Weighting of Parameters in Artificial Neural Network Prediction of Heavy-Duty Diesel Engine Emissions 2002-01-2878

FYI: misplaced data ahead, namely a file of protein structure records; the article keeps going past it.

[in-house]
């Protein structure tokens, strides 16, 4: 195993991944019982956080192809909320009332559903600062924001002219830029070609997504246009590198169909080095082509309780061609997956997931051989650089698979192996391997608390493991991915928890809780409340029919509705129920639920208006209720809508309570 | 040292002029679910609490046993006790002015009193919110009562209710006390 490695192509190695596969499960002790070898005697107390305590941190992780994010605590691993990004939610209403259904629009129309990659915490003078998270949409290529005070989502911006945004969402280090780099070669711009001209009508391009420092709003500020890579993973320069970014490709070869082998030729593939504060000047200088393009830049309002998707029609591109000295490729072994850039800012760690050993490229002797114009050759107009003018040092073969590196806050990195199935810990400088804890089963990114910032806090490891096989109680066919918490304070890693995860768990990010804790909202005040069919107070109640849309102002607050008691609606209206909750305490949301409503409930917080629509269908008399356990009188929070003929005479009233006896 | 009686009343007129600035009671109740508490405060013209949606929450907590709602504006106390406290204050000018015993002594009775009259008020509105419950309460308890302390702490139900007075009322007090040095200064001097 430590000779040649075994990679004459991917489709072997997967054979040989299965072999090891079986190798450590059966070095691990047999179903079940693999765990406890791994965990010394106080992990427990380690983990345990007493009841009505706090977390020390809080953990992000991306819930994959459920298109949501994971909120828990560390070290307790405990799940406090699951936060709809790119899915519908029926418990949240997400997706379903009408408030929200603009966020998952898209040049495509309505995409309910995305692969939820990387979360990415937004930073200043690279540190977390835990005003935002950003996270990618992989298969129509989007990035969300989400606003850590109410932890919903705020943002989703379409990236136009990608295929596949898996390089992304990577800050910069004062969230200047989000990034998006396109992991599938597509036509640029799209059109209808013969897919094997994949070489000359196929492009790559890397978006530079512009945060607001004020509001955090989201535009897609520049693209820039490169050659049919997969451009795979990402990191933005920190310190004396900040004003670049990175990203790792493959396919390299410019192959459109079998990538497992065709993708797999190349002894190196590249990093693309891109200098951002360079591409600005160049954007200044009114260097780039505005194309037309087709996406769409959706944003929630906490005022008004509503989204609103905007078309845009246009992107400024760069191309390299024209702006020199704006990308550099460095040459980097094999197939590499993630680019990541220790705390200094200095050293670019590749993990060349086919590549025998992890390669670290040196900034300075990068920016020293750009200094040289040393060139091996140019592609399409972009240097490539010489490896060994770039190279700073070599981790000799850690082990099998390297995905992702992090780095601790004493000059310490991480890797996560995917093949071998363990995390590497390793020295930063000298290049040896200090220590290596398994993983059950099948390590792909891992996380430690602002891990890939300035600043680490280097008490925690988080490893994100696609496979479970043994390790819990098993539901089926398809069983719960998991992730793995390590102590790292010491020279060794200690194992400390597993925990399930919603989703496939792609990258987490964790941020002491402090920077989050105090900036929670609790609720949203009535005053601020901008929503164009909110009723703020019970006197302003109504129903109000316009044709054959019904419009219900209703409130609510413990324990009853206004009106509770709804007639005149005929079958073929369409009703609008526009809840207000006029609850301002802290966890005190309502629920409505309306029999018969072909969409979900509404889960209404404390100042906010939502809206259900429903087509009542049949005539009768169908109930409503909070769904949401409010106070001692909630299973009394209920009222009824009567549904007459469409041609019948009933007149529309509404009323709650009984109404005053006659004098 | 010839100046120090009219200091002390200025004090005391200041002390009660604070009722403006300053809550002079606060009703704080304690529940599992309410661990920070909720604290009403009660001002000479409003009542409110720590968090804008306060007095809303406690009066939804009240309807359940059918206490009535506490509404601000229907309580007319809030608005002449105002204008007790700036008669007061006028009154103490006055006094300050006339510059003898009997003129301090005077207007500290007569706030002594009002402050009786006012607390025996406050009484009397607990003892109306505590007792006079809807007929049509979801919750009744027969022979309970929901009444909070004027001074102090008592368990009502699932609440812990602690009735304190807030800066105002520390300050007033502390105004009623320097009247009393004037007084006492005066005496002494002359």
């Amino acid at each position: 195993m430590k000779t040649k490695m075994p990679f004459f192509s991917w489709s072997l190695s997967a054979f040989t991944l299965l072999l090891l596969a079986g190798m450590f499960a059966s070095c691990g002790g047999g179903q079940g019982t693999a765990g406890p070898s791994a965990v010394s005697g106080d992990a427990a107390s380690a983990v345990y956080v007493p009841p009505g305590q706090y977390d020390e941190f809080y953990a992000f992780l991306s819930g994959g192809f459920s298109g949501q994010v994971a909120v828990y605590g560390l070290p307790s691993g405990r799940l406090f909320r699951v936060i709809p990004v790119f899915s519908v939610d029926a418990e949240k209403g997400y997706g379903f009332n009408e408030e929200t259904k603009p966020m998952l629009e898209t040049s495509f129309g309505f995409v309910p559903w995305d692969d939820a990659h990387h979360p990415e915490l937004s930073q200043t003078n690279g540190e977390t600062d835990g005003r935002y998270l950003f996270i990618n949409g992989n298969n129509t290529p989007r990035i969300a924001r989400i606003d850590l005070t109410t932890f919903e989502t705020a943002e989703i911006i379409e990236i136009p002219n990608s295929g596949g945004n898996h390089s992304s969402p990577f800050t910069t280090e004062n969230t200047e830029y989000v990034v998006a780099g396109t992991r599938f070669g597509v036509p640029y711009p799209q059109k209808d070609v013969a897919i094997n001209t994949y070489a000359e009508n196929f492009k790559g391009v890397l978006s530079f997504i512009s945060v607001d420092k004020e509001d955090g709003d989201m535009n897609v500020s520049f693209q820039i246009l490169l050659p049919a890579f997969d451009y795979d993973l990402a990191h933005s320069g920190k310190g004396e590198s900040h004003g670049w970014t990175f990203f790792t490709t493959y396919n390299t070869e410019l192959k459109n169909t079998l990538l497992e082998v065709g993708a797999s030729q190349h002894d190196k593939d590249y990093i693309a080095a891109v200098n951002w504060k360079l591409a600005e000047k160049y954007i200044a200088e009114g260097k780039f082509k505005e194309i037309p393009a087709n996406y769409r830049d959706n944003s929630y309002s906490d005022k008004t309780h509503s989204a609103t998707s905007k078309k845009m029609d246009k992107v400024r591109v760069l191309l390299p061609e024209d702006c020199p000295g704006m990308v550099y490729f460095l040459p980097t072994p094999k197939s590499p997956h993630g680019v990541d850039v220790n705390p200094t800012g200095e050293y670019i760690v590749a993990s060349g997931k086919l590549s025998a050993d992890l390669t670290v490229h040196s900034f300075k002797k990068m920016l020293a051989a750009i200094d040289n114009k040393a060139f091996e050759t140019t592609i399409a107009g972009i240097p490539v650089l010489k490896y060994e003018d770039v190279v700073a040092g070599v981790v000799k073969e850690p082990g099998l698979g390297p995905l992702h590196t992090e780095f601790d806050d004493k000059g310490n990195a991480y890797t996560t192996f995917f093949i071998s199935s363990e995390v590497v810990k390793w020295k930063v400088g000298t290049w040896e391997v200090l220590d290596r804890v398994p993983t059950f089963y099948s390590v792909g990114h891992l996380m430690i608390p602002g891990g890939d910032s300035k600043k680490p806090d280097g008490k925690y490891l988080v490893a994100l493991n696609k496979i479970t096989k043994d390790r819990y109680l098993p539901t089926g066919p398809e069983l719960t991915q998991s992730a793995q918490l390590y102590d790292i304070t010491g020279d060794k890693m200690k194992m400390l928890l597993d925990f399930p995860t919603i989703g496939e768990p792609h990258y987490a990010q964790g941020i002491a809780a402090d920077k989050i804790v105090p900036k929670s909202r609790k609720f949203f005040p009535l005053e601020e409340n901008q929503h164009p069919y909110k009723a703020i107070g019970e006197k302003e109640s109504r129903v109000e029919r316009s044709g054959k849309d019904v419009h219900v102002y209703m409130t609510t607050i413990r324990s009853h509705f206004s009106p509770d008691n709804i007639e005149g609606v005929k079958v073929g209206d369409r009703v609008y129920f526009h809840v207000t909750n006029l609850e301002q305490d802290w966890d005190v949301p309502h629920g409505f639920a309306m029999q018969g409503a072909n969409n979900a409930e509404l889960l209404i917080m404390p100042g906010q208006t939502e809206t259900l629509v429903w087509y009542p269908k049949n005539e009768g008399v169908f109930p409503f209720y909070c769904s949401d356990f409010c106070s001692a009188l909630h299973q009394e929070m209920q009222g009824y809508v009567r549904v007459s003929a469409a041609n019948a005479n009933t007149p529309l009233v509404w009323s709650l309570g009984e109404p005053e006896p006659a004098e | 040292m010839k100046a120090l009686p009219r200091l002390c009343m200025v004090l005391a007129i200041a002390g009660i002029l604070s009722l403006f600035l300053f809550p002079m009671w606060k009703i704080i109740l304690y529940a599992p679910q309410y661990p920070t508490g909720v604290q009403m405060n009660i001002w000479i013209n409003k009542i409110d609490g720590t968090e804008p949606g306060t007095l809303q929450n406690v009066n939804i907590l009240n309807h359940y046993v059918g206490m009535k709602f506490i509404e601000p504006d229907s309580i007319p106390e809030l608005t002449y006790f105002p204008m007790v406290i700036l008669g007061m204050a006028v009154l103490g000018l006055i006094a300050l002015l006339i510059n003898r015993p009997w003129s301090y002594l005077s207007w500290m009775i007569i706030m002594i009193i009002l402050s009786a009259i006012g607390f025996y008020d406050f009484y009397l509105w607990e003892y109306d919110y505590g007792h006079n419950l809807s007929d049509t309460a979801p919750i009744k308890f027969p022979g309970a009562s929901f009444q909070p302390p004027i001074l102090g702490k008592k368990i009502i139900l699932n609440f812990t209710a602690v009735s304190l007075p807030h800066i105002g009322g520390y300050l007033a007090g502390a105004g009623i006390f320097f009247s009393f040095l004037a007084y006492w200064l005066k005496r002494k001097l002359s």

The use of Artificial Neural Networks (ANNs) as a predictive tool has been shown to have a broad range of applications. Earlier work by the authors using ANN models to predict carbon dioxide (CO2), carbon monoxide (CO), oxides of nitrogen (NOx), and particulate matter (PM) from heavy-duty diesel engines and vehicles yielded marginal to excellent results. These ANN models can be a useful tool in inventory prediction, hybrid vehicle design optimization, and incorporated into a feedback loop of an on-board, active fuel injection management system. In this research, the ANN models were trained on continuous engine and emissions data. The engine data were used as inputs to the ANN models and consisted of engine speed, torque, and their respective first and second derivatives over a one, five, and ten second time range. The continuous emissions data were the desired output that the ANN models learned to predict through an iterative training process. The ANN models provide a valuable insight into the effect of different engine parameters on emissions constituents. The normalized weighted input values derived by the ANN during the iterative training process reflects the relative importance of the variables. Artificial neural network models were developed for CO2, CO, NOx, and PM emissions from a 1999 Cummins ISM 370 engine. The Cummins engine was exercised through the Federal Test Procedure (FTP), the European Stationary Cycle (ESC), the European Transient Cycle (ETC or FIGE), and a Random Cycle Generator (RCG). The weighted model inputs showed (as expected) speed and torque to be the dominant engine parameters in the formation of CO2 and NOx, and the transient engine parameters to be more significant in the formation of CO and PM. Comparison of the weighted inputs from the different cycles provided further insight into the effects of engine test cycles on emissions.